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After the lavish Technicolor spectacle of The Red Shoes, British filmmakers Michael Powell and Emeric Pressburger retreated into the inward, shadowy recesses of this moody, crackling character study. Based on the acclaimed novel by Nigel Balchin, The Small Back Room details the professional and personal travails of troubled, alcoholic research scientist and military bomb-disposal expert Sammy Rice (David Farrar), who, while struggling with a complex relationship with secretary-girlfriend Susan (Kathleen Byron), is hired by the government to advise on a dangerous new German weapon. Frank and intimate, deftly mixing suspense and romance, The Small Back Room is an atmospheric, post World War II gem.
SPECIAL EDITION FEATURES:
New, restored high-definition digital transfer,
Audio commentary featuring film scholar Charles Barr,
New video interview with cinematographer Chris Challis,
Excerpts from Michael Powell's audio dictations for his autobiography.
PLUS: A new essay by film scholar Nick James.
In their career, the Archers--Michael Powell and Emeric Pressburger--made films both epic and intimate. The Small Back Room falls into the latter category. The interiors in this black-and-white picture, after a trio in Technicolor, are close and dimly lit, but rustic exteriors (including Stonehenge) and a surrealistic set piece add welcome flair. In 1943, Londoner Sammy Rice (David Farrar, quite good), a master at defusing incendiary devices, works for the Ministry of Defense. Whiskey helps to relieve the discomfort of a leg injury caused, presumably, by a mission gone wrong. As he tells girlfriend Susan (Kathleen Byron, softer than in Black Narcissus), who serves as secretary for the back-room boys, "It leaves me not caring whether it hurts or not." In order to decode Germanys new booby-trapped bomb, the military enlists his expertise, but Rice's drinking problem makes him a liability. Noir, suspense, and documentary-style realism converge to create a sympathetic portrait of one man's struggle with shame and inadequacy, providing a link between Brief Encounter and The Lost Weekend. As critic Raymond Durgnat suggests, it isnt "a 'story one follows', but a sensibility in which one bathes." This shadowy room may not be the best place to begin with the Archers, but it's a fine place with which to end. The Criterion Collection edition adds erudite commentary from author Charles Barr, an essay from Sight & Sound editor Nick James, an interview with cinematographer Chris Challis, and dictation excerpts from Powell's memoir, Million Dollar Movie. --Kathleen C. FennessySee all Editorial Reviews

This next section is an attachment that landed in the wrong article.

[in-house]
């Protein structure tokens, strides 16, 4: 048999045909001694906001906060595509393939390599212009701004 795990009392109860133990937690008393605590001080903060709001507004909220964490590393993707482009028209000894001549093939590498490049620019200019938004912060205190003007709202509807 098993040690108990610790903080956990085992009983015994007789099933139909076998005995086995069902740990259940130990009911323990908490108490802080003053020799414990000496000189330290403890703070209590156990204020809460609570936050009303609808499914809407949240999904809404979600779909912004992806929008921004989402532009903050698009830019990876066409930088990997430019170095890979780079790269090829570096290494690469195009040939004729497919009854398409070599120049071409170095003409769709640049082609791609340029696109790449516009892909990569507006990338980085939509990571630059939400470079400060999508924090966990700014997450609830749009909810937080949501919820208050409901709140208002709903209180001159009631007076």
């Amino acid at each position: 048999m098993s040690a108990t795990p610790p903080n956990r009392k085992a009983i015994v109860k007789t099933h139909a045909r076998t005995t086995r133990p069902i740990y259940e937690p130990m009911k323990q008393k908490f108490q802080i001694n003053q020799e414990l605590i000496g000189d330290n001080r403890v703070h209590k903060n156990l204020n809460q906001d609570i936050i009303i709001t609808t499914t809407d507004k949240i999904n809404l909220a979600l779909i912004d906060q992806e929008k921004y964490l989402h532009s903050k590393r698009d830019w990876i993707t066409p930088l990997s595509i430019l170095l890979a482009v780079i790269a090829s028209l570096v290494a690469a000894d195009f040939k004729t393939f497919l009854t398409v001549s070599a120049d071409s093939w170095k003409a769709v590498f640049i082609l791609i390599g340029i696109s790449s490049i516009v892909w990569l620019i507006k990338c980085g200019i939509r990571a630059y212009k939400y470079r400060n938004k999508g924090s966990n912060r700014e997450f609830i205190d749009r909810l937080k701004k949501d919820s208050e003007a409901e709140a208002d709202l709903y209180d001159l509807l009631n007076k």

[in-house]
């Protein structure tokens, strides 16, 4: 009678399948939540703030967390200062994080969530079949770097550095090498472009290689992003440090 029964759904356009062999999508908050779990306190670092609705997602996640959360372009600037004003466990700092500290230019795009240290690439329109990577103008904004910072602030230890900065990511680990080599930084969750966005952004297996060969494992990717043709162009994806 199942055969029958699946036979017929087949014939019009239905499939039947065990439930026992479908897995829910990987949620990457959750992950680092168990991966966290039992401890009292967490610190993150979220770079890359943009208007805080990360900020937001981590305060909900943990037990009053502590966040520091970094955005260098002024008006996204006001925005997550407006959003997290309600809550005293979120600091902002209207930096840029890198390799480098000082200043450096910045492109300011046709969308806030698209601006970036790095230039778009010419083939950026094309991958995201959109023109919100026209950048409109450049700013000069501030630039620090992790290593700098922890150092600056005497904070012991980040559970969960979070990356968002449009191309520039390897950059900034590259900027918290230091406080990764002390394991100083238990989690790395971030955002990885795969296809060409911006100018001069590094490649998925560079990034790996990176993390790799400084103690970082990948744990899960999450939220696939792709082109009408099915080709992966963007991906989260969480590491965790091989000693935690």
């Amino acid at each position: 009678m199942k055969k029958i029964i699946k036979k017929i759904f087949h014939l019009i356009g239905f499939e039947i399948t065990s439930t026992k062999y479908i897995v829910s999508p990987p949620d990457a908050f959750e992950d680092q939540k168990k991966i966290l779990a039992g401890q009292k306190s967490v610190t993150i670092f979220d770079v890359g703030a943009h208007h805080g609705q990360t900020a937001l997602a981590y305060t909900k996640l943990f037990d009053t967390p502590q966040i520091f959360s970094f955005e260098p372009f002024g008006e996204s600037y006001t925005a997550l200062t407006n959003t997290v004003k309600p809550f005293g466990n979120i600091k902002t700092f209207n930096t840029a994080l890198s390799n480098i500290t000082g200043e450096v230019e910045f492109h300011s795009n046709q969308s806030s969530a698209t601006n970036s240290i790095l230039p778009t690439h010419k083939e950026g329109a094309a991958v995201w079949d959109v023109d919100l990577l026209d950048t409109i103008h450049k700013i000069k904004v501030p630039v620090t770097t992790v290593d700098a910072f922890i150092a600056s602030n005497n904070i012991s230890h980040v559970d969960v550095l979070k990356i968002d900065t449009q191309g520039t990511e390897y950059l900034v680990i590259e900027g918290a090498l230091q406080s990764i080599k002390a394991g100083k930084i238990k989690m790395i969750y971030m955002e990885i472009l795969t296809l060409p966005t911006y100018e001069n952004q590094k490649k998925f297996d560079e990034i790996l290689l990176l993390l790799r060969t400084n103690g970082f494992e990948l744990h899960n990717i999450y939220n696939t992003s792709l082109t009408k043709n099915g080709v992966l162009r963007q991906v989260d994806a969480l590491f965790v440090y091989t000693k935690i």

So many great actors here: Handsome David Farrar (I know him best from "Black Narcissus"), Kathleen Byron, Jack Hawkins, Michael Gough, Renee Asherson. Read morePublished 23 months ago by Carolyn M. Weddell
Sure lots of people on both sides of the Atlantic admired the pluck of the under-armed, under-manned, under- led British in holding up Hitler's plans for a while to conquer all of... Read morePublished on December 20, 2012 by Alfred Johnson
About 20 years ago I taped this movie from TV (mea culpa) and quite liked it. Recently I paid hard cash for the Criterion version and was very pleasantly surprised. Read morePublished on January 10, 2012 by Malcolm Baird
Fantastik story from the second worldwide.
Technocally interesting with à stramhet german bonus trappen mine. Read more
I had seen this movie years and years ago and was excited to see it available on DVD. However, as in so many memories, this movie did not live up to expectations on... Read morePublished on July 8, 2011 by Charles Hall